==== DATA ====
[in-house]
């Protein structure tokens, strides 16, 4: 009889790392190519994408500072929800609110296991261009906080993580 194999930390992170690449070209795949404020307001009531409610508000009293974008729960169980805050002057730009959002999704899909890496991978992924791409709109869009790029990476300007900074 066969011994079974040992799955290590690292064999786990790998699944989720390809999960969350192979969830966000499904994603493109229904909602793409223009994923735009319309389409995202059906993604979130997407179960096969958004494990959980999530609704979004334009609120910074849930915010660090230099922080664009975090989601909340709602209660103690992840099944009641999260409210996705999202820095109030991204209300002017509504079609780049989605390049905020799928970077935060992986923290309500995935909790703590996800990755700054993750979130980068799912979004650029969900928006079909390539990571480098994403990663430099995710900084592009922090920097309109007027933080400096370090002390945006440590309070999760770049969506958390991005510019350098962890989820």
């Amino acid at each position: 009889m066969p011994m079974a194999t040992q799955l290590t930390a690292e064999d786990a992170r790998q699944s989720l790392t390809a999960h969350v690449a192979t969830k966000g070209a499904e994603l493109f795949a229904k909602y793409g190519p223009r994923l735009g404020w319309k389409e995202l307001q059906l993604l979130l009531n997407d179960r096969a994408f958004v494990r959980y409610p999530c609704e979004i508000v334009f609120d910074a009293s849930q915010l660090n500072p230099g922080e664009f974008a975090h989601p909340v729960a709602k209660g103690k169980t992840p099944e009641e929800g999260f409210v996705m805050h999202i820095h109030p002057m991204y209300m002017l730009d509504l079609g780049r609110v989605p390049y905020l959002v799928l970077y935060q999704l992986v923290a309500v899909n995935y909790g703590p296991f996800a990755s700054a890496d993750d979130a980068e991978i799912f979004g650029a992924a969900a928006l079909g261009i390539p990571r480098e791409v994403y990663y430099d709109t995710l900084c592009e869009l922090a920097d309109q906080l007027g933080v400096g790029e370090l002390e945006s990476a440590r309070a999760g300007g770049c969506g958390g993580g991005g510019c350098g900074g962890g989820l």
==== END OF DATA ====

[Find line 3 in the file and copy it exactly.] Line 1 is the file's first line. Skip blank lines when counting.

């Amino acid at each position: 009889m066969p011994m079974a194999t040992q799955l290590t930390a690292e064999d786990a992170r790998q699944s989720l790392t390809a999960h969350v690449a192979t969830k966000g070209a499904e994603l493109f795949a229904k909602y793409g190519p223009r994923l735009g404020w319309k389409e995202l307001q059906l993604l979130l009531n997407d179960r096969a994408f958004v494990r959980y409610p999530c609704e979004i508000v334009f609120d910074a009293s849930q915010l660090n500072p230099g922080e664009f974008a975090h989601p909340v729960a709602k209660g103690k169980t992840p099944e009641e929800g999260f409210v996705m805050h999202i820095h109030p002057m991204y209300m002017l730009d509504l079609g780049r609110v989605p390049y905020l959002v799928l970077y935060q999704l992986v923290a309500v899909n995935y909790g703590p296991f996800a990755s700054a890496d993750d979130a980068e991978i799912f979004g650029a992924a969900a928006l079909g261009i390539p990571r480098e791409v994403y990663y430099d709109t995710l900084c592009e869009l922090a920097d309109q906080l007027g933080v400096g790029e370090l002390e945006s990476a440590r309070a999760g300007g770049c969506g958390g993580g991005g510019c350098g900074g962890g989820l």